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On Camaraderie at YLS
December 17, 2007
December has always been busy time of year. The holiday season is in full swing as is Sunday night football. While normally I would be avoiding the cold curled up on the couch watching football and online shopping for holiday gifts, law school has other plans for me this year. December at the Yale Law School for a 1L is about finding a summer job, picking classes for spring semester (no requirements is both a blessing and a curse), participating in whichever activities you signed up for (despite being advised to focus on school work), and handing in brief assignments. Even for the type As (of whom there are many) this can be exhausting. Everyone has a full plate, but what has continued to amaze me is the time people here take to support each other along the way.
Law school is often depicted as being super-competitive, cutthroat, and stressful. People tell stories of pages being cut out of books in the library so that fellow classmates are unable to complete assignments or people sharing outlines containing errors to get an upper hand. While I was fully aware of the exaggerated depiction of competition at top tier law schools, before coming Yale I didn’t expect the level of openness and camaraderie that I would experience.
Students in classes were discussing arguments for their brief assignments and sharing the names of pertinent cases. The second and third years have held panels to help answer questions about clinics, classes, and professors to take (or avoid). Students are carving out time to sit down over coffee to share stories about their summer job experiences and answer any questions. If you miss a class, people are more than willing to share their notes and catch you up to speed.
Don’t get me wrong. Law school is time consuming and can be stressful. You often see the same people camped out in the library late into the night and sneaking in quick naps in the student lounge. For the overachievers who whizzed through undergrad (many here did), law school is still work and takes commitment. What makes Yale great is that you don’t have to worry about competition weighing you down as well. The first semester is pass / fail and it really allows students not only to take full advantage of this unique environment by relieving the pressure to be number one, but it allows you to learn from your peers in an open collegial atmosphere. I can’t tell you the number of times I’ve seen class room discussion spill out into the halls long after a class has ended.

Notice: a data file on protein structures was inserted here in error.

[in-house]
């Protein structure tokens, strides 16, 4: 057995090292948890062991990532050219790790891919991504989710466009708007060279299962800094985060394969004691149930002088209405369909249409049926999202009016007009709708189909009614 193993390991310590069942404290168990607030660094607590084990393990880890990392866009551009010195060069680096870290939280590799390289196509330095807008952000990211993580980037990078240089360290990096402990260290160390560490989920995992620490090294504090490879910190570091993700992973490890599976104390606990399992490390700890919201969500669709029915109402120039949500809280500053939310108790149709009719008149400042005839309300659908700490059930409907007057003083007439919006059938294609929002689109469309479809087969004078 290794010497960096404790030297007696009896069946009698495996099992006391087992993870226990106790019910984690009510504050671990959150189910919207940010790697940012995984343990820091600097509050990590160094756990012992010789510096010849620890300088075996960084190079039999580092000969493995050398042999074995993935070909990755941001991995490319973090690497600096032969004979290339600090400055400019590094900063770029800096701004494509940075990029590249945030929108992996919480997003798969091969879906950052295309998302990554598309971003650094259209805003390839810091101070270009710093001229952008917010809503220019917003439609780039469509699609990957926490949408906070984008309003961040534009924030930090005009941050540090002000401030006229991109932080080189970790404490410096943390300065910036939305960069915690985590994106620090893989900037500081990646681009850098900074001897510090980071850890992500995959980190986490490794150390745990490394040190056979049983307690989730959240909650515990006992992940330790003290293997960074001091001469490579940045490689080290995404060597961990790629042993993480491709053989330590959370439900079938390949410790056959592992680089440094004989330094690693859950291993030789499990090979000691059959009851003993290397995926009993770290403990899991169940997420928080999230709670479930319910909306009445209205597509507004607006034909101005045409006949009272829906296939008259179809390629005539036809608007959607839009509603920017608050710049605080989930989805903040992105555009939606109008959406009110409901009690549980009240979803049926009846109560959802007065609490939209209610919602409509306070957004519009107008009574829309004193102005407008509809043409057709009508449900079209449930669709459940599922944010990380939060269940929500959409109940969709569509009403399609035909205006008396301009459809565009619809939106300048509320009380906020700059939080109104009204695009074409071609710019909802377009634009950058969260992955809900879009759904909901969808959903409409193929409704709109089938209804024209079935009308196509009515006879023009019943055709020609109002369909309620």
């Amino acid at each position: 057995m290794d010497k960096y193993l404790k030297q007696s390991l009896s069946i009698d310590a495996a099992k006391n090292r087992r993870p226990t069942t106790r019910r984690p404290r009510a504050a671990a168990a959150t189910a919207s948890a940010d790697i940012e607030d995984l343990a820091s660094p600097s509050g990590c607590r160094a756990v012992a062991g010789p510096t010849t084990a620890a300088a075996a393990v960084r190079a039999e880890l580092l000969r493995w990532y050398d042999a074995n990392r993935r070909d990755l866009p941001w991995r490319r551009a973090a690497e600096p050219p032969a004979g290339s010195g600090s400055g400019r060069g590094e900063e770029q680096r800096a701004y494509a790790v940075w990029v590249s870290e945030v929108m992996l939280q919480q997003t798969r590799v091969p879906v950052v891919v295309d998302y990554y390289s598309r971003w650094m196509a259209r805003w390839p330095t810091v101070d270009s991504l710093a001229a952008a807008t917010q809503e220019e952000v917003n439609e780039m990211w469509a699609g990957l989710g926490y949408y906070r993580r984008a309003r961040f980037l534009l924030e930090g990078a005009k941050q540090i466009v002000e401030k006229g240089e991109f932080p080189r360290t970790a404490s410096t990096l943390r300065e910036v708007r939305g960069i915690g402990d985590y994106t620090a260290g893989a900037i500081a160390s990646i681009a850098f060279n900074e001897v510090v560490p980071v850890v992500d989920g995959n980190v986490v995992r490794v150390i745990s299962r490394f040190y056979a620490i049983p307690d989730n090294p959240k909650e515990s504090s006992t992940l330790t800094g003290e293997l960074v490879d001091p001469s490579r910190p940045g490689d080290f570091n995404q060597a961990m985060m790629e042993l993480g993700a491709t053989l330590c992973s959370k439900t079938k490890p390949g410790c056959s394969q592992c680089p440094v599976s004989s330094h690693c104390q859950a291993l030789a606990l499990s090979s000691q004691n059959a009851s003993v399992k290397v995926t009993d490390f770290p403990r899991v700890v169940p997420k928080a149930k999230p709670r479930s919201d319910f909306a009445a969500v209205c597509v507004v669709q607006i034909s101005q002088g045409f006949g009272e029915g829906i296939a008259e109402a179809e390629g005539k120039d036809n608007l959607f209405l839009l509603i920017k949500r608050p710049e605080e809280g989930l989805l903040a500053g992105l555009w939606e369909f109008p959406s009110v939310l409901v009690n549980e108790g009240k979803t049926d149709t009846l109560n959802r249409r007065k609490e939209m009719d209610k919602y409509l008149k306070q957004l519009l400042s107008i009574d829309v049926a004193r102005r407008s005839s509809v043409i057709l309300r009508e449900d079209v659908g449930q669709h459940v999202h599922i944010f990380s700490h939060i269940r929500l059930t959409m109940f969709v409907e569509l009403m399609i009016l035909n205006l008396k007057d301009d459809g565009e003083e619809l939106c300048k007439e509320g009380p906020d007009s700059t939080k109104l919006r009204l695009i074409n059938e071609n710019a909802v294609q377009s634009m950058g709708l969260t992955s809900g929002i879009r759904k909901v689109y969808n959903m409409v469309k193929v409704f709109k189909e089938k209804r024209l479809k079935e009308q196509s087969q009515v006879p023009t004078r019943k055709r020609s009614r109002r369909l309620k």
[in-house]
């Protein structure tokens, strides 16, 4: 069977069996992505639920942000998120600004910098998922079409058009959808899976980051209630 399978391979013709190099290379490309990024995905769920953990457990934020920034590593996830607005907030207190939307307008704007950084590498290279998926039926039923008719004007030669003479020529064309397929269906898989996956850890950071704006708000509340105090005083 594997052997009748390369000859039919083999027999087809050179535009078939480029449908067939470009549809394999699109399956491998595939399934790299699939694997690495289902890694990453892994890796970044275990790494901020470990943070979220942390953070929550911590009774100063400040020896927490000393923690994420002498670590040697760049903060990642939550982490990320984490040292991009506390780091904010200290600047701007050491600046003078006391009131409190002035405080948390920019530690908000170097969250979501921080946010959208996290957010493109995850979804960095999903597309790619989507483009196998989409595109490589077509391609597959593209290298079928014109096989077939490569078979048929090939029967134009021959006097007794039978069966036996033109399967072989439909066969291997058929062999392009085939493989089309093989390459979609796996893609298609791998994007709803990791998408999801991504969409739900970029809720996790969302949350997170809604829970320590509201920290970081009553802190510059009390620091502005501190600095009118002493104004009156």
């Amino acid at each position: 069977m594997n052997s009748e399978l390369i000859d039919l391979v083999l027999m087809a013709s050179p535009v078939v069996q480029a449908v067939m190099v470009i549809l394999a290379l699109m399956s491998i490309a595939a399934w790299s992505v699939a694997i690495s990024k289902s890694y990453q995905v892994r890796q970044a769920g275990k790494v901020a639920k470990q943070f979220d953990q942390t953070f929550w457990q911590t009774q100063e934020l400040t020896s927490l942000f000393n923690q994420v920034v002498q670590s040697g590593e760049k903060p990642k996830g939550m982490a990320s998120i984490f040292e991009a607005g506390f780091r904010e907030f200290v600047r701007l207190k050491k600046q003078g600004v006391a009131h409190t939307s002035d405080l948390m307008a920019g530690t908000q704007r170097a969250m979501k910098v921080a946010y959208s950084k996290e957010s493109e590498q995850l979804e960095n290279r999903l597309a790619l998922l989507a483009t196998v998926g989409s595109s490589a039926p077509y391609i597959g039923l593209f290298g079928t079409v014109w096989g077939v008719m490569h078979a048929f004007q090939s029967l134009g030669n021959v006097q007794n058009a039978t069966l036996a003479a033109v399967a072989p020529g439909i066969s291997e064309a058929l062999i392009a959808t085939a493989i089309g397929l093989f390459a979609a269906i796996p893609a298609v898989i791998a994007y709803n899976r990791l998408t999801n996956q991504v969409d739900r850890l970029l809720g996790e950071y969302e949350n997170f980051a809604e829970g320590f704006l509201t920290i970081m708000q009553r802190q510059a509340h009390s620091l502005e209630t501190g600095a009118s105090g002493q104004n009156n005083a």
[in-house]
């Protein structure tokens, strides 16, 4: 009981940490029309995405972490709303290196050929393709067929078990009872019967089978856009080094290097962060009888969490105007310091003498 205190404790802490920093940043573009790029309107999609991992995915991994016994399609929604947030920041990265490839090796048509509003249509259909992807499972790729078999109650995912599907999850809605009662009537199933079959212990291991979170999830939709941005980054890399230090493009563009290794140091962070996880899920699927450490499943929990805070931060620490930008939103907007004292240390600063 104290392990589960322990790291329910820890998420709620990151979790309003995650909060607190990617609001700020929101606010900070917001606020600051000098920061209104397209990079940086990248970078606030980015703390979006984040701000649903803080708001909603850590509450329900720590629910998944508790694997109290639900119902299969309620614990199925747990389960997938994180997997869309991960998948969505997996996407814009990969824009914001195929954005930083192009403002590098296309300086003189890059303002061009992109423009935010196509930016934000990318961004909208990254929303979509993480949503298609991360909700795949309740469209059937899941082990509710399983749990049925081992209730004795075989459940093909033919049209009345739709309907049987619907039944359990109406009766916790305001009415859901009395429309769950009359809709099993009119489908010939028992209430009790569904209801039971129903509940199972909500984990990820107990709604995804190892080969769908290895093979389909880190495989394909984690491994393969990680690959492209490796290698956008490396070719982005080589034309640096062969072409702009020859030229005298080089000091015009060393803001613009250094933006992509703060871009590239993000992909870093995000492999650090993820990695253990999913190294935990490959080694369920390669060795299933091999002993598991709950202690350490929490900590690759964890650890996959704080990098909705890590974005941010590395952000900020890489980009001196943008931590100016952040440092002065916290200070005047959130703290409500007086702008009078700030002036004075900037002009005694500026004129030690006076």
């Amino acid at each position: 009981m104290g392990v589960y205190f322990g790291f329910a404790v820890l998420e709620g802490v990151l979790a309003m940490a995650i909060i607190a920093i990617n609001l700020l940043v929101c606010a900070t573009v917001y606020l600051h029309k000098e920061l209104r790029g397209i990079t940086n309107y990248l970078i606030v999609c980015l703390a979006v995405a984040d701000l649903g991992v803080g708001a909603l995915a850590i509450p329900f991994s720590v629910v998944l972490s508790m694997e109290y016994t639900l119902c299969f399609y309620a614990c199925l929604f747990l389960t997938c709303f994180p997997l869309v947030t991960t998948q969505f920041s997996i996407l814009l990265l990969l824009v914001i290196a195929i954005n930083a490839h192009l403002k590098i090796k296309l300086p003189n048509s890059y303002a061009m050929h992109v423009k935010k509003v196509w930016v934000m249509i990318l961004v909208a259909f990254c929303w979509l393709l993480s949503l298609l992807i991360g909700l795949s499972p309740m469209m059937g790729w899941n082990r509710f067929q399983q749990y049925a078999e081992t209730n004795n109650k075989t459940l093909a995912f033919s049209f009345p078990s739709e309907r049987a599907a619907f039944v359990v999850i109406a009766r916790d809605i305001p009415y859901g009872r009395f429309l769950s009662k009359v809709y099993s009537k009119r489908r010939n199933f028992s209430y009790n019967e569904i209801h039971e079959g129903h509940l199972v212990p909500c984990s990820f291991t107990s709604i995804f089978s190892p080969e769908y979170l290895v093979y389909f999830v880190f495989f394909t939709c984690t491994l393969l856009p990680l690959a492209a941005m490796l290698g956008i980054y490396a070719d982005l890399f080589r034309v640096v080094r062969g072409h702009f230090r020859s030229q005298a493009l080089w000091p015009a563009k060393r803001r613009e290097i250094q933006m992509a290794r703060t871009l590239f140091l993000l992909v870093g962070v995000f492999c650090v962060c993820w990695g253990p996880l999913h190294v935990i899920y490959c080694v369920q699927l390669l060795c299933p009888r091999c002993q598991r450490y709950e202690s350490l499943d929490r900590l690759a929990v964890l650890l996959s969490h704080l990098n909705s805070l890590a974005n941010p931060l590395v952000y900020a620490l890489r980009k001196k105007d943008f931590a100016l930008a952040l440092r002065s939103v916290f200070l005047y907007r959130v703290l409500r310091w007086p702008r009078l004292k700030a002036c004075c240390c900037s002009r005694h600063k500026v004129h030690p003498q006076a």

For a girl with a “go it alone” personality in an environment that is traditionally deemed “every man for himself” (or every woman for you lefties), this has been a great experience in learning how much easier life can be when you are surrounded by people who want to help you succeed (especially when you let them). Did I need people to tell me which classes to take? I could have read the online evaluations. Would I have been incapable of figuring out which cases to use for my brief without the help of my fellow classmates? I had the same research training that they did. Do I now have a little extra time to sneak in a Sunday night game and do a little online perusing for my dad’s birthday gift? (I didn’t say I actually had time to make it to the mall.) You bet. It’s amazing what you can get done when you aren’t wasting time looking over your shoulder to make sure you’re still comfortably head of the pack.